The effects of Anolis sagrei, an exotic lizard, on arthropod diversity and ecosystem functioning in a betelnut plantation in southern Taiwan.
(Chapter 1) Predation effects could be achieved by directly reducing prey abundance and by indirectly via altering behavioral patterns of prey. In the past, there was little evidence that ant community structure composition could be affected by vertebrate predations. Researchers tend to consider the interactions between vertebrate predators and ants to be weak. In this study, we examined the impacts of the exotic invasive lizard, Anolis sagrei, on ant community structure by manipulating the density of lizards by enclosures. The natural density of A. sagrei in the field was surveyed and used as the density in the lizard-present subenclosures. Before lizard density was manipulated, there was no difference in ant diversity between subenclosures. After lizard density manipulation the ant diversity in subenclosures with A. sagrei present was significantly different from that of enclosures without, although overall ant abundance did not differ significantly. The ant diversity difference was generated by abundance change of ant species Pheidole fervens due to predation pressure of A. sagrei. A significantly lower P. fervens in subenclosures with A. sagrei present might result from direct predation of lizards, or was generated by foraging site shift of this ant. Results of this study thus demonstrated that the invasion of an exotic vertebrate could significantly alter the community structure of ants via predation.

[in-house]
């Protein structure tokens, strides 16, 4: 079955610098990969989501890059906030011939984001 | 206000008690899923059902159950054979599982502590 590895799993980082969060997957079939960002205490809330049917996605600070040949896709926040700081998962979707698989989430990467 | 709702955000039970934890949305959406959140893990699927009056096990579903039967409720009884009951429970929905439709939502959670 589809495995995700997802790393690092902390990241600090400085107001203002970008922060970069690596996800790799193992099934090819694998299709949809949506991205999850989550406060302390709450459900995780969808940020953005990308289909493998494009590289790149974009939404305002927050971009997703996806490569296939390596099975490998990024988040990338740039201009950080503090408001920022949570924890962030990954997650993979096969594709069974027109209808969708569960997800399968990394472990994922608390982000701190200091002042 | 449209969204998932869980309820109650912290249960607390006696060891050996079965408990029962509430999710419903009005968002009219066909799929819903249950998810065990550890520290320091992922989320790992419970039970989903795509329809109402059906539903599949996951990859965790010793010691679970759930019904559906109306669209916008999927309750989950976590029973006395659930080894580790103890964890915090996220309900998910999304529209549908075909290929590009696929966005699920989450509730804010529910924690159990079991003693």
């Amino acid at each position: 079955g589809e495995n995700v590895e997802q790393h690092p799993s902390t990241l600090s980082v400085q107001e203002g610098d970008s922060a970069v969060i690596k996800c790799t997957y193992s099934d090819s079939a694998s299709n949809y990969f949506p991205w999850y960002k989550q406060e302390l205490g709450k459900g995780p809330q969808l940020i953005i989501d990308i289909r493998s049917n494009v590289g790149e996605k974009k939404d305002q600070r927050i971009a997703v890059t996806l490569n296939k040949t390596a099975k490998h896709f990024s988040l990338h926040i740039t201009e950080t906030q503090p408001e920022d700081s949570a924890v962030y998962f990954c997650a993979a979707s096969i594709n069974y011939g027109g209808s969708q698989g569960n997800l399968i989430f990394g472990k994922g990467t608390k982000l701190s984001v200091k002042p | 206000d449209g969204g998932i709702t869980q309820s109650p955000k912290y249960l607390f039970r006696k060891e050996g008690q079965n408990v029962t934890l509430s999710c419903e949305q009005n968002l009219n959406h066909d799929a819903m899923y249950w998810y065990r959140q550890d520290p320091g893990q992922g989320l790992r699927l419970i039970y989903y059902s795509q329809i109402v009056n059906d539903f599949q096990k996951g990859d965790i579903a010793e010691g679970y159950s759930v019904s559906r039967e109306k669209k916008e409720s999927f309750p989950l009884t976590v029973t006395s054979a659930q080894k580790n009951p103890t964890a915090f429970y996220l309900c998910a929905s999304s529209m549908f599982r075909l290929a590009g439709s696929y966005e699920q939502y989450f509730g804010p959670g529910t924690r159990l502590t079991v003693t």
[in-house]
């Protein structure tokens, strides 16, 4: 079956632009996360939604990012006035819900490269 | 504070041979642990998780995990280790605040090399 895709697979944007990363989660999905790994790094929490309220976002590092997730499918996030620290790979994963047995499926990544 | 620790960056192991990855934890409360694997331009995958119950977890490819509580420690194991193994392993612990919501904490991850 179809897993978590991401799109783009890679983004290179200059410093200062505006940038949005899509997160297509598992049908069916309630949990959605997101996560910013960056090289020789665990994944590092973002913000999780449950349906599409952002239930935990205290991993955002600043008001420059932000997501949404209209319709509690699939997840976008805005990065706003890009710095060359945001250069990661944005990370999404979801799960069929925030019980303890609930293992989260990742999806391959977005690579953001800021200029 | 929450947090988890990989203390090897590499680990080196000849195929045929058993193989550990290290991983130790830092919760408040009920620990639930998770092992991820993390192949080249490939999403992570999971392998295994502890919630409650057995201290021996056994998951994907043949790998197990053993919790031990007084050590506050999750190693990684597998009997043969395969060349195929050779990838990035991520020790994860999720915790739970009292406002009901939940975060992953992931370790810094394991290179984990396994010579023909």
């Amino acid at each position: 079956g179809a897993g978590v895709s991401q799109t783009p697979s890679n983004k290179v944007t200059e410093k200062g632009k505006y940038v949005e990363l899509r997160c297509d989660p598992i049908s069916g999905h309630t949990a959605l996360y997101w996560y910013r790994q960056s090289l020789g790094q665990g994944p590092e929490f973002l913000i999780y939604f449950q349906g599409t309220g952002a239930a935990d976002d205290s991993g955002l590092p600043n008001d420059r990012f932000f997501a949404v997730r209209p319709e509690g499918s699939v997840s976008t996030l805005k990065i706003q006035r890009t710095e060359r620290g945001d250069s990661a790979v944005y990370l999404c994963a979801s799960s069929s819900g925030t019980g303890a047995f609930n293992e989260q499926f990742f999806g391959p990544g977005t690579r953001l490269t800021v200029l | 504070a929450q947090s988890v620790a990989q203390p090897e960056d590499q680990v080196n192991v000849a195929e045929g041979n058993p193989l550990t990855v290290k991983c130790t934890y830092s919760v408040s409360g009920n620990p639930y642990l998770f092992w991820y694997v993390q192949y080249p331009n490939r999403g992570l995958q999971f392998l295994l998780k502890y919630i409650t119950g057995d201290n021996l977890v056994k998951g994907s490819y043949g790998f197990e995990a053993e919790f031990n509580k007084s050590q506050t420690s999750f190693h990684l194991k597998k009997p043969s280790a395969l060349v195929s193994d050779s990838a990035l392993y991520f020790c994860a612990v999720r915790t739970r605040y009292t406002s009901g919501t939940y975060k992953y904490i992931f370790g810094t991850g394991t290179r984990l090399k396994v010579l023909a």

(Chapter 2) Litter decomposition rate is an important factor affecting nutrient recycling in the detritus ecosystem. Collembola are among the most abundant micro-detritivores in leaf litter and play the key roles in the functioning. Collembola influence the litter decomposition rate directly by feeding on litters and indirectly by consuming the fungi involved in the detritus recycling process. Ground spiders such as the family Lycosidae is the major predator of collembola and some genera of ants also take collembola as major prey resource. In this study, we established enclosures to manipulate the density of an invasive lizard, Anolis sagrei, to determine whether the introduction of this lizard would indirectly affect collembola abundance and diversity by predating their predators such as ants and spiders, and consequently affecting litter decomposition rate. We surveyed the natural density of A. sagrei and used that as the density in lizard-present subenclosures. After the manipulation, the overall ant abundance did not differ between two lizard-present and lizard-removed subenclosures. The abundance of Strumigenys ant, the collembola specialist, was very low, so its impact on collembola could not be assessed. After lizard density manipulation although the abundance of jumping spiders (Salticidae) differed significantly, that of the major spider predator of collembola, the wolf spider (Lycosidae), showed no significant change. Neither abundance nor diversity of collembola differed significantly between two types of subenclosures. Congruent with such results were the litter decomposition rates, which also showed no significant differences. Results of this study showed that although presence of the invasive A. sagrei altered ant community structure, this lizard did not significantly affect major predators of collembola and thus collembola abundance and consequently litter decomposition was not impacted.
Updated: Mar-10-2014 01:22:51 (Taiwan, GMT+08:00).